Promotions managers, like marketing managers, should have at least a bachelor’s degree. While some positions require a master’s degree in marketing, business or a related area, 3-5 years of relevant work experience is generally required to be a promotion manager.

Why Should You Attend a Marketing School?

Attending a school with programs in marketing will put you ahead of candidates with degrees in related fields. Earning a bachelor’s degree in a social science, for example, can help you find a job as a marketing specialist or manager. However, having a solid understanding of the mathematical, business, analytical and technical skills and concepts required to perform these jobs is best received in a specialized marketing program.

Analytical marketing is about numbers, trends, patterns and understanding how these numbers relate to customers. It is a skill you will learn best in a marketing program. With a formal education in analytical marketing, you will be well-prepared to use it in your first marketing job.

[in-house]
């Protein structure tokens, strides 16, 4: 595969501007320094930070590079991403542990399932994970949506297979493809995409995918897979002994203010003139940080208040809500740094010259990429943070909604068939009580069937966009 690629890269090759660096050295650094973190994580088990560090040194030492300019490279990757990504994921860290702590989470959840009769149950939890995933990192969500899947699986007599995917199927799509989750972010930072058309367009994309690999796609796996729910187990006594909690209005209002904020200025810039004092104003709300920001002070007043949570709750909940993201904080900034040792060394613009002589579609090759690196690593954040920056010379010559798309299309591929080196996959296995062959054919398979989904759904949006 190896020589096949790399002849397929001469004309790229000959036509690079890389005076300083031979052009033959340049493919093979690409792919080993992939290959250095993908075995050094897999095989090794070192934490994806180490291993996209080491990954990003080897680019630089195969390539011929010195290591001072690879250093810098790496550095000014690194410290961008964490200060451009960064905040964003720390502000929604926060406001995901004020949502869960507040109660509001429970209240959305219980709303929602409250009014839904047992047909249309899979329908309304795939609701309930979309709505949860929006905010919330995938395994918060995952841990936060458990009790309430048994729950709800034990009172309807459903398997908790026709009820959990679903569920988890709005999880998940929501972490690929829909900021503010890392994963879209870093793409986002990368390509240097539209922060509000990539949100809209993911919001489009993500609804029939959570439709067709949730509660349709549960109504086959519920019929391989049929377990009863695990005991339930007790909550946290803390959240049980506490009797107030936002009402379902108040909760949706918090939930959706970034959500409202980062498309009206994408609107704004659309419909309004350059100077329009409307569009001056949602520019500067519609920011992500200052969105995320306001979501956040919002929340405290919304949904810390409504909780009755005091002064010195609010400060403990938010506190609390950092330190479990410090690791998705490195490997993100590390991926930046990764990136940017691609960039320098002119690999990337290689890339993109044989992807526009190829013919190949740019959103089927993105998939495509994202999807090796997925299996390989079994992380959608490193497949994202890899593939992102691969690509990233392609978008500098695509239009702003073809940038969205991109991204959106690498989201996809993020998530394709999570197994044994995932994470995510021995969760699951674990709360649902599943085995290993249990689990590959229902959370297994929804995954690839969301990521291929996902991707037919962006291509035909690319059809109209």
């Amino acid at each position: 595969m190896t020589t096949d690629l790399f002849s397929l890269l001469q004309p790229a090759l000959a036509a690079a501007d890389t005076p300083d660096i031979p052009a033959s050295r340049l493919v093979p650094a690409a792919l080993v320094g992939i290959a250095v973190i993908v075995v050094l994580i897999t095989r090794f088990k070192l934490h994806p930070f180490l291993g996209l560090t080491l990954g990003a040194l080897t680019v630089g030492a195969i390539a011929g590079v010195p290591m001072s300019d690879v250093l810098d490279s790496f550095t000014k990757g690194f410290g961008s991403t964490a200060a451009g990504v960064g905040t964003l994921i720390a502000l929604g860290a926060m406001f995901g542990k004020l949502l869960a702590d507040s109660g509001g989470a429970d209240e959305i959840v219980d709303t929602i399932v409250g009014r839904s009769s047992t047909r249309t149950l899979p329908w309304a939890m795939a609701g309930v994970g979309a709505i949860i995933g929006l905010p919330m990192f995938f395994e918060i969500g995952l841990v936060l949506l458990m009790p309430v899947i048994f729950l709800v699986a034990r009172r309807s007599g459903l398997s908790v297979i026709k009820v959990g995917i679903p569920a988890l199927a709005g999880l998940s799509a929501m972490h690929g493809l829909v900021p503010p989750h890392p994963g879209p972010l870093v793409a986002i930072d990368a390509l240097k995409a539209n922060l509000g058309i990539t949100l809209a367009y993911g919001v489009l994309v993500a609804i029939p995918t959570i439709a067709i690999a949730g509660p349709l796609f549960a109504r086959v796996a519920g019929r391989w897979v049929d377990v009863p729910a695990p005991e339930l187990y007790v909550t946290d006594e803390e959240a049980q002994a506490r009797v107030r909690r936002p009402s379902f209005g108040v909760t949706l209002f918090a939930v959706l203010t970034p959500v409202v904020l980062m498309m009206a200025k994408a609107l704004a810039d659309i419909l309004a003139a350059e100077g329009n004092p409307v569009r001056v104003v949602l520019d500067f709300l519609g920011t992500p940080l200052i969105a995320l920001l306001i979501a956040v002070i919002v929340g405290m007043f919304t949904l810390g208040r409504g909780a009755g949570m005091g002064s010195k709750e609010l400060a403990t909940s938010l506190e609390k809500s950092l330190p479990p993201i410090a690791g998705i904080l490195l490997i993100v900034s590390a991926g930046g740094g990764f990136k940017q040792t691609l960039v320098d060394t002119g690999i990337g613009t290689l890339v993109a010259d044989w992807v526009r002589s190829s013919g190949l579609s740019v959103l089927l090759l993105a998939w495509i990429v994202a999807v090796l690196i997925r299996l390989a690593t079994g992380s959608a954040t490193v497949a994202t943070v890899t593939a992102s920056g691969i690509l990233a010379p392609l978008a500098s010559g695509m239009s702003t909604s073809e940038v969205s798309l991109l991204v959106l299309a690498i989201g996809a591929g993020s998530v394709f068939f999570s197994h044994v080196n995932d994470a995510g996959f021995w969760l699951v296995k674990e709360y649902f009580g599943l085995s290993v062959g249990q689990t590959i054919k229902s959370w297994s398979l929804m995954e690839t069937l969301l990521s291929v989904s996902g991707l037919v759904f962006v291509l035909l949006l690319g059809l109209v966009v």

Moreover, marketing-related networking is easier when you enroll in a marketing program. You have the chance to participate in college career fairs, internships, externships and get to know your marketing instructors. A school with a marketing program has contacts with businesses and organizations that want marketing interns and employees. As an intern, you will likely practice using analytical marketing and experience first-hand how it relates to the marketing decision making of a real organization.

Marketing Job Skills, Attributes and Characteristics

Professionals using analytical marketing must be logical and methodical. Details must stand out to them as well as the bigger picture. Trends and patterns must emerge easily from the numerous sources of data through which they sift regularly. They must also have strong problem solving skills and the creativity necessary to design surveys and promotions as needed. (See also Careers in Marketing)

Communication and interpersonal skills are also important in these positions. Working with colleagues, clients and the public occurs on a regular basis. Marketing and promotions managers must also be confident and knowledgeable decision makers and have good management skills.

Top